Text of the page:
Addition is a family disease because family genetics are primarily responsible for determining who will have a problem with drugs and alcohol in their lifetime.
Family time during the pandemic can be tricky. Here are some ways that grandparents can still spend the holidays with grandchildren during the pandemic.
COVID-19 has strained many families' finances. If your budget has recently tightened, it's important to communicate with all family members about new financial realities, including youth.
One cure for cabin fever is having young people help cook something in the kitchen. Cooking is especially enjoyable for all ages because it uses all five senses.
Similar to adults, children experience worries and feel stress. Here are some ways you can take steps to manage or prevent your child from feeling too stressed.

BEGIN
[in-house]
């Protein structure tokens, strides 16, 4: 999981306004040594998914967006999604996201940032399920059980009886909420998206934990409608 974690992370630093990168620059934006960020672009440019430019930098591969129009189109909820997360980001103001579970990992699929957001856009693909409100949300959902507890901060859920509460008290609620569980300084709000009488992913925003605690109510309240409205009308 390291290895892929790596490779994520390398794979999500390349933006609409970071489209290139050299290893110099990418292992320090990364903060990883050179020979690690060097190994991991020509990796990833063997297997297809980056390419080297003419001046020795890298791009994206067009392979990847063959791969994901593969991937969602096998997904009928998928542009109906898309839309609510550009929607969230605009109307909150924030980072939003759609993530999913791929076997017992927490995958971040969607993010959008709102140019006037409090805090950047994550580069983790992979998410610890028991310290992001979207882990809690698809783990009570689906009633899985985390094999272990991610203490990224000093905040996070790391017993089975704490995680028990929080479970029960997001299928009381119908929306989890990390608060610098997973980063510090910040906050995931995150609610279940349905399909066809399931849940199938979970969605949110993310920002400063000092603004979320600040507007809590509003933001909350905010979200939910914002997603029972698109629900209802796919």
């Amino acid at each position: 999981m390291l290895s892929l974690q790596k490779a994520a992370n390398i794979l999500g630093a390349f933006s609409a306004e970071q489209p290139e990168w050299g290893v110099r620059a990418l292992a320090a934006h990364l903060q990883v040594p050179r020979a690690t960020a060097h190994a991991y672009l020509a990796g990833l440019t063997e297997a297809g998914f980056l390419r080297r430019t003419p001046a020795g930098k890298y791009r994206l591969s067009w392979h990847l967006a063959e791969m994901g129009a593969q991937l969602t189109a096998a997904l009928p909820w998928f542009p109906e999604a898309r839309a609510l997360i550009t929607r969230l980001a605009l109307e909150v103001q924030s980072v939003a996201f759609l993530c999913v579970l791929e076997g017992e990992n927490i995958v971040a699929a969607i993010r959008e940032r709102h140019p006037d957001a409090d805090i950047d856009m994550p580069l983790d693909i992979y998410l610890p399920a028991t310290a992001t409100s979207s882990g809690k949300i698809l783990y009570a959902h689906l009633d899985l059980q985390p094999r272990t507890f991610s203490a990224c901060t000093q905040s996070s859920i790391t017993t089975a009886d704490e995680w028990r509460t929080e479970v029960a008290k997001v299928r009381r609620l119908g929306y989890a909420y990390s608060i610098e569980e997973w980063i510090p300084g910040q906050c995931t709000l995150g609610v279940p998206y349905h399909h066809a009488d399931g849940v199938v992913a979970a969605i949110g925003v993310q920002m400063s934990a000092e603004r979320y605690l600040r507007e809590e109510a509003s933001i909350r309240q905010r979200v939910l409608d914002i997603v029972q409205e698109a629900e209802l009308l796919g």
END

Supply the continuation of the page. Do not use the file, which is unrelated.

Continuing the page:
Hearing "I'm bored!" a lot lately? Fight boredom with these indoor and outdoor activities that help get young people active and engaged.
If you have an addicted family member, you're not alone. Here are some considerations to help you deal with a loved one's addiction during the holidays.
Read about some of the many benefits of getting the family involved in the kitchen. Kids become more willing to try new foods, develop a sense of ownership of the meal, build self-confidence, and more.
Backyard chickens classes and a 4-H Poultry Club help bring research-based poultry information to Oldham County families and farmers.
Avoiding having the drug talk can have lethal consequences. These helpful tips can help make talking to your kids about drugs easier.